Capnocytophaga canimorsus sepsis in a methotrexate-treated patient with rheumatoid arthritis

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Abstract

Capnocytophaga canimorsus is a gram-negative rod that can be transmitted primarily by dog bites. This life-threatening organism commonly causes sepsis in patients with splenectomy or alcoholism. A 53-year-old rheumatoid arthritis male treated with methotrexate (MTX) for 5 years was admitted for a 4-day history of fever and dyspnea. He had been bitten on a finger by the family dog 4 days before onset. Laboratory tests revealed pancytopenia, acute renal failure, and evidence of disseminated intravascular coagulation, and he subsequently developed acute respiratory distress syndrome. Furthermore, blood cultures grew gram-negative bacilli and despite intensive treatment, he died 5 days after admission. Later, C. canimorsus was identified from his culture samples using a species-specific polymerase chain reaction. C. canimorsus infections should be considered in the differential diagnosis of sepsis for immunocompromised hosts following animal bites.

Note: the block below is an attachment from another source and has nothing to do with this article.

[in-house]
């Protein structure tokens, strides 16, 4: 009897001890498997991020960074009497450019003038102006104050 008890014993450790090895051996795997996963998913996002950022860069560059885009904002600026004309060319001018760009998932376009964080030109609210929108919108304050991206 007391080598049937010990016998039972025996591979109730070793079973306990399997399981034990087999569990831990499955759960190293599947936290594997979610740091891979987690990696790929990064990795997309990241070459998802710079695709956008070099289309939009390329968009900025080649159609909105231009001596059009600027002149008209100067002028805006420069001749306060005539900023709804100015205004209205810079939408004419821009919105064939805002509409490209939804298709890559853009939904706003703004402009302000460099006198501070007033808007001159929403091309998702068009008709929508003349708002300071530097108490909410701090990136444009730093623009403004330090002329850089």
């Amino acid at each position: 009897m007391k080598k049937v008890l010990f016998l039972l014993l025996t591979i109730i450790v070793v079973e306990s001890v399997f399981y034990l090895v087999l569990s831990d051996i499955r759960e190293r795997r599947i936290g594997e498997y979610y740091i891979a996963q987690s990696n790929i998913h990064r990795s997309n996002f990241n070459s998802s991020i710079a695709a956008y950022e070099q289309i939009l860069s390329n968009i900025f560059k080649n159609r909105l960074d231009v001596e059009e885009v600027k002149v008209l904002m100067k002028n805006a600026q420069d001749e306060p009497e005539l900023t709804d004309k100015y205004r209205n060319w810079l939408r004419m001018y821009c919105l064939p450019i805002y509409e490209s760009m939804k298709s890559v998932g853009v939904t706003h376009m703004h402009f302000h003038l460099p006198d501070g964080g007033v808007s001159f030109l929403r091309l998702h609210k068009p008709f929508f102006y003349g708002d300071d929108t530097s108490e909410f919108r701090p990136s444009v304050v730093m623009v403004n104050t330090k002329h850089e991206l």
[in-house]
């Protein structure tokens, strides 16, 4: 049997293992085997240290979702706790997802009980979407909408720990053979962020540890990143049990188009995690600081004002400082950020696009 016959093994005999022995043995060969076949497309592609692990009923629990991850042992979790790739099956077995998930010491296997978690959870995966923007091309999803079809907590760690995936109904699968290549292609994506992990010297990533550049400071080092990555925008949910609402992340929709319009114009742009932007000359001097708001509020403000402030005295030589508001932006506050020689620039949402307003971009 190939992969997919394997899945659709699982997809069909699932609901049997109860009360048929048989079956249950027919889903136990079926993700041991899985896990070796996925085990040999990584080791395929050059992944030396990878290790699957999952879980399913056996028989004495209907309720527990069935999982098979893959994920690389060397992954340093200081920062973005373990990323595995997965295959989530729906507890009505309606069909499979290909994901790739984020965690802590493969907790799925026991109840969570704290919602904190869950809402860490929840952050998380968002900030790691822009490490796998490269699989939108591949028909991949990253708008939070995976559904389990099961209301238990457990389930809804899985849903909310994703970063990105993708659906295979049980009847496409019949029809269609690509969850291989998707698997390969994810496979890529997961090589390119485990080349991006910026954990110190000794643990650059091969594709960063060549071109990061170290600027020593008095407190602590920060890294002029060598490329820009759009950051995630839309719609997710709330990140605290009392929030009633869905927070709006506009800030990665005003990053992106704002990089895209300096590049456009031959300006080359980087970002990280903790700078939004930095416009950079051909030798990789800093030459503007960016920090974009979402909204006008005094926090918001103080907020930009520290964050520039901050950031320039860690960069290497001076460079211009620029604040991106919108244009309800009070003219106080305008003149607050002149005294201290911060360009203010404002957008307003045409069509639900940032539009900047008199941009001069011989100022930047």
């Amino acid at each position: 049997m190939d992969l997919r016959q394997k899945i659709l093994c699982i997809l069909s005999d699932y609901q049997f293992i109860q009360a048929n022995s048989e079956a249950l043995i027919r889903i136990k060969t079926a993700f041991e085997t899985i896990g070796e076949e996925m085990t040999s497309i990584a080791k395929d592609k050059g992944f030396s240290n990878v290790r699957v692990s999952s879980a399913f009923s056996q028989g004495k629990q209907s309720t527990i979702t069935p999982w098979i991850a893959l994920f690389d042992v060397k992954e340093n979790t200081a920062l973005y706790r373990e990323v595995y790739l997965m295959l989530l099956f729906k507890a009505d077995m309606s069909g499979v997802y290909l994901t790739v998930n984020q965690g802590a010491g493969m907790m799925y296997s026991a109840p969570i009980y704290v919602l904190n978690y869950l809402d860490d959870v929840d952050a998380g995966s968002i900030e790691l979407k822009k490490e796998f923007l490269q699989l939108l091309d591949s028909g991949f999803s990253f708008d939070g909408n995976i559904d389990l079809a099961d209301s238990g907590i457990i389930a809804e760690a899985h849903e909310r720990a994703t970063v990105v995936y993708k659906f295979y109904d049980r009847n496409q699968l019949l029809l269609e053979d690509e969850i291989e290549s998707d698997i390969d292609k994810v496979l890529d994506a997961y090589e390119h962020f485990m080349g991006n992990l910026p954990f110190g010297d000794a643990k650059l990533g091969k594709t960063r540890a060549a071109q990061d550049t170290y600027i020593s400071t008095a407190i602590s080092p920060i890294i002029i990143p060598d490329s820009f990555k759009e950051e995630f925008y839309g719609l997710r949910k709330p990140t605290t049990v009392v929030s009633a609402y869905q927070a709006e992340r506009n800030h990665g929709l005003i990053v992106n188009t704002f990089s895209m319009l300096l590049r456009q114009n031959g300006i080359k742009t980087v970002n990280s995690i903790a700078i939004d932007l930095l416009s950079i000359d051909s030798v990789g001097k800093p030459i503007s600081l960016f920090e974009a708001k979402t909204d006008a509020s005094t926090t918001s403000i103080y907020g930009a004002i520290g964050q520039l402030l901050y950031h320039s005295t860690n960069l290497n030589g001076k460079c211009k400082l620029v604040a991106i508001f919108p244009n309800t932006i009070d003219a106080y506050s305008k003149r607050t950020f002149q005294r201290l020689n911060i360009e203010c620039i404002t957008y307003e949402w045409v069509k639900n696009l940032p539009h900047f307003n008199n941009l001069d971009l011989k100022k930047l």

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Tamura, S., Koyama, A., Yamashita, Y., Shiotani, C., Nakamoto, H., Nakamoto, C., … Fujimoto, T. (2017). Capnocytophaga canimorsus sepsis in a methotrexate-treated patient with rheumatoid arthritis. IDCases, 10, 18–21. https://doi.org/10.1016/j.idcr.2017.08.002

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